- The Washington Times - Sunday, June 10, 2012

NEWARK, N.J. — Zach Parise gets it.

The New Jersey Devils‘ captain knew he was a subject of criticism after putting up no points in the first four games of the Stanley Cup Final. He just didn’t need to hear about it from the outside.

“No disrespect, but I don’t read or listen to what you guys say. That doesn’t bother me one way or another,” he said. “I understand it comes with the territory, where we are, what’s expected of certain players. I thought we were playing fine. You feel, when you’re getting the opportunities, that if we kept working hard in getting those that the puck was eventually going to go in for us.”

It was never a question of effort for Parise, just results. Teammates voiced no concern about his play earlier in the series against the Los Angeles Kings, confident he wasn’t struggling.

He validated that support Saturday night as his first goal and sharpest performance of the Cup Final keyed the Devils‘ 2-1 victory in Game 5 that kept them alive.

“He’s never frustrated. He’s pretty good at keeping his composure. He’s the leader on this team; he’s the one who picks us all up and gets us going,” center Travis Zajac said. “When he’s going, obviously this team is playing its best. You knew he was going to come away with his best game.”

As Parise goes, so do the Devils. Falling behind three games to none to Los Angeles, the captain generally was a nonfactor, his most memorable moments coming in situations such as in the 4-0 loss in Game 3, when New Jersey already was out of it in the third period.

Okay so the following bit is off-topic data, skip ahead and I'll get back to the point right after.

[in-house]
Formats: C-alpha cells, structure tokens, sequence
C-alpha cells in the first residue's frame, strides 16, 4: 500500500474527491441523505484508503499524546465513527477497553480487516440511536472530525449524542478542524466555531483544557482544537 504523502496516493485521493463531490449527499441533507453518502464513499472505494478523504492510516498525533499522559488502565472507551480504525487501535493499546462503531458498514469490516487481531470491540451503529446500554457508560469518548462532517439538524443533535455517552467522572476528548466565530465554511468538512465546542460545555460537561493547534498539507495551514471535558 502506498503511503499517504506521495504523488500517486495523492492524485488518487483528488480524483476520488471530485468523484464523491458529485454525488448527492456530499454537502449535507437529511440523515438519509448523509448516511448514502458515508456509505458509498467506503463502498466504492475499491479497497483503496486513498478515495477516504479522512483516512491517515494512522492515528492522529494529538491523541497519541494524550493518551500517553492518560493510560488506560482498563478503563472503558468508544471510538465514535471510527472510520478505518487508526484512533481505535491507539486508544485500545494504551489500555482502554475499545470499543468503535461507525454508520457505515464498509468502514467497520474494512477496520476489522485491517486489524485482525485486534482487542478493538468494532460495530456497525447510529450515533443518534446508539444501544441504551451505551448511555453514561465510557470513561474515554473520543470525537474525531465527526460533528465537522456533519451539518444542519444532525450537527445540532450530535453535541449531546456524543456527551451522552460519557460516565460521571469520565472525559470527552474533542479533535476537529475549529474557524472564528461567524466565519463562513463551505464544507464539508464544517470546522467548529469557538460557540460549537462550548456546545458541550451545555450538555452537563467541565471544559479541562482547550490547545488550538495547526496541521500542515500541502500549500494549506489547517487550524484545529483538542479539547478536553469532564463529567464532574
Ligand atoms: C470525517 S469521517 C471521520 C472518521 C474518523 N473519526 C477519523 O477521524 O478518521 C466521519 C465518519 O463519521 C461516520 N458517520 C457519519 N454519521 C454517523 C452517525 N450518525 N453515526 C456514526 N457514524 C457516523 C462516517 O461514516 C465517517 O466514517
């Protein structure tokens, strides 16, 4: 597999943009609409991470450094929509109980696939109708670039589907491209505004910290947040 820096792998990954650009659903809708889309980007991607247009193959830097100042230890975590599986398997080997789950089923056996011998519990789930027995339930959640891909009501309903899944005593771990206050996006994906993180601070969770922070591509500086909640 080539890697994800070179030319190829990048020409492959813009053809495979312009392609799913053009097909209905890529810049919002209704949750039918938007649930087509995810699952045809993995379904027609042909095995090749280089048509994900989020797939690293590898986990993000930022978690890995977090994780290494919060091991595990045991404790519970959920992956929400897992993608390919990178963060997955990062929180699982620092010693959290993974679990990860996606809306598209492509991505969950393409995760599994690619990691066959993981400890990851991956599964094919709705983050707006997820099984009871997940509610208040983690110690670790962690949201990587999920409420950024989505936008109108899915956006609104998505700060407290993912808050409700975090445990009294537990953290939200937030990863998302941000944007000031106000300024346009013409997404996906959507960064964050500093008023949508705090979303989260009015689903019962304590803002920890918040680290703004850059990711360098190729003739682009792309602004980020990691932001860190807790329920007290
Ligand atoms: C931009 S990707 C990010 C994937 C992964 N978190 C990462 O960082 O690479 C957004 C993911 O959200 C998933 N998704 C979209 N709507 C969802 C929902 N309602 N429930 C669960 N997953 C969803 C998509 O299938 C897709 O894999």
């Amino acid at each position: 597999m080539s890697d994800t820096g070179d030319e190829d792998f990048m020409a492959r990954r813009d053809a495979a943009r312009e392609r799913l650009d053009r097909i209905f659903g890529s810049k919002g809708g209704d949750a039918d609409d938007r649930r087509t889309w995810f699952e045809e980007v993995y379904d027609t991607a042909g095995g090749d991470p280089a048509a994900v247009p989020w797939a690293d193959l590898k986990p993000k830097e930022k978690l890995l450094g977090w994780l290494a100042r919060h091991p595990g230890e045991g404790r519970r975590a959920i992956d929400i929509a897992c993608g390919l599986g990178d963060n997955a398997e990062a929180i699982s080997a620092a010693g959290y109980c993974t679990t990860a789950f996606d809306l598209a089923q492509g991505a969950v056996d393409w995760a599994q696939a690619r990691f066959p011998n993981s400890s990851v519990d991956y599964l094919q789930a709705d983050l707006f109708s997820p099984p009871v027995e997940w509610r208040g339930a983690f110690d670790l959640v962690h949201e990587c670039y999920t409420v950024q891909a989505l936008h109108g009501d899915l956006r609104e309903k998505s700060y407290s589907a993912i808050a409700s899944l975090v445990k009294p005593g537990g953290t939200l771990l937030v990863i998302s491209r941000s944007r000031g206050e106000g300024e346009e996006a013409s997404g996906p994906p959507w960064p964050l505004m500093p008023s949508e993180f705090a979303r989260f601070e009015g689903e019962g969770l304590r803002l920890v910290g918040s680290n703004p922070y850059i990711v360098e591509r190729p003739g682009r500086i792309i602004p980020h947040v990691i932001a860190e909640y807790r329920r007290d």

It would have been easy to get frustrated, for the 27-year-old and the Devils. The bounces weren’t going their way, and goaltender Jonathan Quick looked almost impenetrable as the series and season appeared to be slipping away.

But Parise’s leadership by example came in the form of chipping away and working for breaks.

“It’s no secret he’s the hardest worker on this team,” defenseman Andy Greene said. “He works too hard, and he’s always in the right positions. You knew it was a matter of time.”

That time came Saturday night with a goal that ignited Prudential Center and the win that forced Game 6 on Monday night in Los Angeles. He said it’s nice to contribute, but teammates could sense some relief with the scoring drought over. It didn’t hurt that Quick misplayed the puck behind the net and couldn’t recover in time to stop Parise’s stuff-in.

“Any time you score a goal, it’s big. It does give you confidence. We’d be lying if it didn’t,” Zajac said. “[But] he’s not a numbers guy. He’s going to go out there and do all the little things to try to help this team win.”

Little things such as being defensively responsible, forechecking and cashing in on the power play, pillars of Parise’s bounce-back Game 5.

“It takes a team effort to do all those little things individually. That’s why he’s known for that,” forward Alexei Ponikarovsky said. “He works at it. He sacrifices himself in those situations. That’s just inspiring all of us.”

Parise didn’t single-handedly get the Devils “back in this thing” and turn this into a series, getting help from goaltender Martin Brodeur and game-winning goal-scorer Bryce Salvador. But Parise buzzing all over the ice and finally putting the puck in the net set a much-needed tone.

Facing elimination, it couldn’t have come at a better time. But coach Peter DeBoer and Co. weren’t surprised.

“I mean, I go into every game expecting Zach to do something big. He’s that type of player,” DeBoer said. “I think you guys just [ticked] him off. That’s all. Keep doing it.”

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